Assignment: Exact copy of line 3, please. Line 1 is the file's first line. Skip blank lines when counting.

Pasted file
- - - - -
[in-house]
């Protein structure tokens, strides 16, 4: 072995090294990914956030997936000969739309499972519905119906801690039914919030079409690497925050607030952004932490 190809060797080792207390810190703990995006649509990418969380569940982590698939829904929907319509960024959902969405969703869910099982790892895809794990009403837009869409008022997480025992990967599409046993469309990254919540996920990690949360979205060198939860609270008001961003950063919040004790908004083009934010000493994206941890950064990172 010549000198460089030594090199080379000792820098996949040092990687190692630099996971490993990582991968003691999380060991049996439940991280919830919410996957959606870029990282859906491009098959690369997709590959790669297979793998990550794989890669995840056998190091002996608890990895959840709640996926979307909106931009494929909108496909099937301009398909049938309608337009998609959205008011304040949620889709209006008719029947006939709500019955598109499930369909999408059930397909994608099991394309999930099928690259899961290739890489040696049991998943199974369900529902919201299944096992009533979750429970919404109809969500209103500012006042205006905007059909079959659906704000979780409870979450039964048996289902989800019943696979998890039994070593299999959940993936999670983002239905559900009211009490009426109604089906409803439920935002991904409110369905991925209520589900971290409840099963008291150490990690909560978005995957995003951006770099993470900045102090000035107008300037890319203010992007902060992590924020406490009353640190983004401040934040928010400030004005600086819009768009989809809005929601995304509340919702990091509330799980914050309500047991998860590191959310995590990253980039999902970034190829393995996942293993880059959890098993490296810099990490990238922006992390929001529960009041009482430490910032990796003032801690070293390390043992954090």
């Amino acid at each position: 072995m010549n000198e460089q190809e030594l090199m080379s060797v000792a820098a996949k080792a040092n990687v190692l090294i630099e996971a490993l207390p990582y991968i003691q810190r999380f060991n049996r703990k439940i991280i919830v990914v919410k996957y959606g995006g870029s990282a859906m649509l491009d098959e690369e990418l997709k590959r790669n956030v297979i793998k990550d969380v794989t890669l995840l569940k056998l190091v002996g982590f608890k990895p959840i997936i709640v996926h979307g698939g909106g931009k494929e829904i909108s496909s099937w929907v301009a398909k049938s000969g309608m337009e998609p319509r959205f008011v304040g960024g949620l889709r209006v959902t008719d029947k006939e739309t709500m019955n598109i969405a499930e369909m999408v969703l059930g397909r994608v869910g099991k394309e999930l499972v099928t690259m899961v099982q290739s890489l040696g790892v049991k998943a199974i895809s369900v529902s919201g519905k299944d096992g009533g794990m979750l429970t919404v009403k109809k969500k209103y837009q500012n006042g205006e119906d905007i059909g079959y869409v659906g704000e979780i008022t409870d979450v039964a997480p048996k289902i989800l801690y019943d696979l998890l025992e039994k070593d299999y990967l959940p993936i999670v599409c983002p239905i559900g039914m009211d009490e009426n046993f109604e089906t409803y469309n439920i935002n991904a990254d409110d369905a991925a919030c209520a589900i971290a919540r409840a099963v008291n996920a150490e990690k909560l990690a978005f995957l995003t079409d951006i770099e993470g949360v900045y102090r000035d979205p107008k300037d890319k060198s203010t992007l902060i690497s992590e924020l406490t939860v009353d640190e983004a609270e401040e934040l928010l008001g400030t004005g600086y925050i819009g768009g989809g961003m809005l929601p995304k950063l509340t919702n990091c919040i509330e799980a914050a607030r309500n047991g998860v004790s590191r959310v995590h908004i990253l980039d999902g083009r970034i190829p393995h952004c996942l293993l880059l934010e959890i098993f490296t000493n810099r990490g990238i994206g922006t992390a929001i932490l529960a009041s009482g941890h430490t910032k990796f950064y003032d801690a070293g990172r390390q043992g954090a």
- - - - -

């Amino acid at each position: 072995m010549n000198e460089q190809e030594l090199m080379s060797v000792a820098a996949k080792a040092n990687v190692l090294i630099e996971a490993l207390p990582y991968i003691q810190r999380f060991n049996r703990k439940i991280i919830v990914v919410k996957y959606g995006g870029s990282a859906m649509l491009d098959e690369e990418l997709k590959r790669n956030v297979i793998k990550d969380v794989t890669l995840l569940k056998l190091v002996g982590f608890k990895p959840i997936i709640v996926h979307g698939g909106g931009k494929e829904i909108s496909s099937w929907v301009a398909k049938s000969g309608m337009e998609p319509r959205f008011v304040g960024g949620l889709r209006v959902t008719d029947k006939e739309t709500m019955n598109i969405a499930e369909m999408v969703l059930g397909r994608v869910g099991k394309e999930l499972v099928t690259m899961v099982q290739s890489l040696g790892v049991k998943a199974i895809s369900v529902s919201g519905k299944d096992g009533g794990m979750l429970t919404v009403k109809k969500k209103y837009q500012n006042g205006e119906d905007i059909g079959y869409v659906g704000e979780i008022t409870d979450v039964a997480p048996k289902i989800l801690y019943d696979l998890l025992e039994k070593d299999y990967l959940p993936i999670v599409c983002p239905i559900g039914m009211d009490e009426n046993f109604e089906t409803y469309n439920i935002n991904a990254d409110d369905a991925a919030c209520a589900i971290a919540r409840a099963v008291n996920a150490e990690k909560l990690a978005f995957l995003t079409d951006i770099e993470g949360v900045y102090r000035d979205p107008k300037d890319k060198s203010t992007l902060i690497s992590e924020l406490t939860v009353d640190e983004a609270e401040e934040l928010l008001g400030t004005g600086y925050i819009g768009g989809g961003m809005l929601p995304k950063l509340t919702n990091c919040i509330e799980a914050a607030r309500n047991g998860v004790s590191r959310v995590h908004i990253l980039d999902g083009r970034i190829p393995h952004c996942l293993l880059l934010e959890i098993f490296t000493n810099r990490g990238i994206g922006t992390a929001i932490l529960a009041s009482g941890h430490t910032k990796f950064y003032d801690a070293g990172r390390q043992g954090a």